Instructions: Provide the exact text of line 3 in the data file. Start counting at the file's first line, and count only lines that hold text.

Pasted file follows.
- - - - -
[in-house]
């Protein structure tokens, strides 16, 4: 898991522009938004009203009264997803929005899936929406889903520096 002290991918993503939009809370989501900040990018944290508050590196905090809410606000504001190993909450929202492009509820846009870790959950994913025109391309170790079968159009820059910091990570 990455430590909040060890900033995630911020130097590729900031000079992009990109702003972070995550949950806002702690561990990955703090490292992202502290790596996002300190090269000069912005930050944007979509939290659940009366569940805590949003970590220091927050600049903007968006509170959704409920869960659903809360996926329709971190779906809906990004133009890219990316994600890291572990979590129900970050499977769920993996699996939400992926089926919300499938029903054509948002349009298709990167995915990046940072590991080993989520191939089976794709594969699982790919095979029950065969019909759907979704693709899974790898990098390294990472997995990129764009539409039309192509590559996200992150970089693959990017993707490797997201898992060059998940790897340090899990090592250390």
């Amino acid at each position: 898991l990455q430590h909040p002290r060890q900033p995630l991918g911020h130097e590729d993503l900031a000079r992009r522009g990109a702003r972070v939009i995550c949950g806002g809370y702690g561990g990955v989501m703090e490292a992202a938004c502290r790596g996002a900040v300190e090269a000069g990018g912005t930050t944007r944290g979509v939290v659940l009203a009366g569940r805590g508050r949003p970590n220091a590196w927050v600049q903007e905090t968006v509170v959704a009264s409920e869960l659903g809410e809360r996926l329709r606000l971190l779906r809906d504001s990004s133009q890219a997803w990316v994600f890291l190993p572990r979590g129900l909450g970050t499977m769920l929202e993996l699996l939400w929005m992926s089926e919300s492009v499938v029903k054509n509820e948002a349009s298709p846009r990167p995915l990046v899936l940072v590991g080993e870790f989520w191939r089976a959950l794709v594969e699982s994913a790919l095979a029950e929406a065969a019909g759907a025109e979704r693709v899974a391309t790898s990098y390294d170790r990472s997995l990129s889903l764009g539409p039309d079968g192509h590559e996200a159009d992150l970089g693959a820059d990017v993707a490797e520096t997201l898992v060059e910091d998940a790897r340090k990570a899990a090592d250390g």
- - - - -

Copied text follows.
């Amino acid at each position: 898991l990455q430590h909040p002290r060890q900033p995630l991918g911020h130097e590729d993503l900031a000079r992009r522009g990109a702003r972070v939009i995550c949950g806002g809370y702690g561990g990955v989501m703090e490292a992202a938004c502290r790596g996002a900040v300190e090269a000069g990018g912005t930050t944007r944290g979509v939290v659940l009203a009366g569940r805590g508050r949003p970590n220091a590196w927050v600049q903007e905090t968006v509170v959704a009264s409920e869960l659903g809410e809360r996926l329709r606000l971190l779906r809906d504001s990004s133009q890219a997803w990316v994600f890291l190993p572990r979590g129900l909450g970050t499977m769920l929202e993996l699996l939400w929005m992926s089926e919300s492009v499938v029903k054509n509820e948002a349009s298709p846009r990167p995915l990046v899936l940072v590991g080993e870790f989520w191939r089976a959950l794709v594969e699982s994913a790919l095979a029950e929406a065969a019909g759907a025109e979704r693709v899974a391309t790898s990098y390294d170790r990472s997995l990129s889903l764009g539409p039309d079968g192509h590559e996200a159009d992150l970089g693959a820059d990017v993707a490797e520096t997201l898992v060059e910091d998940a790897r340090k990570a899990a090592d250390g």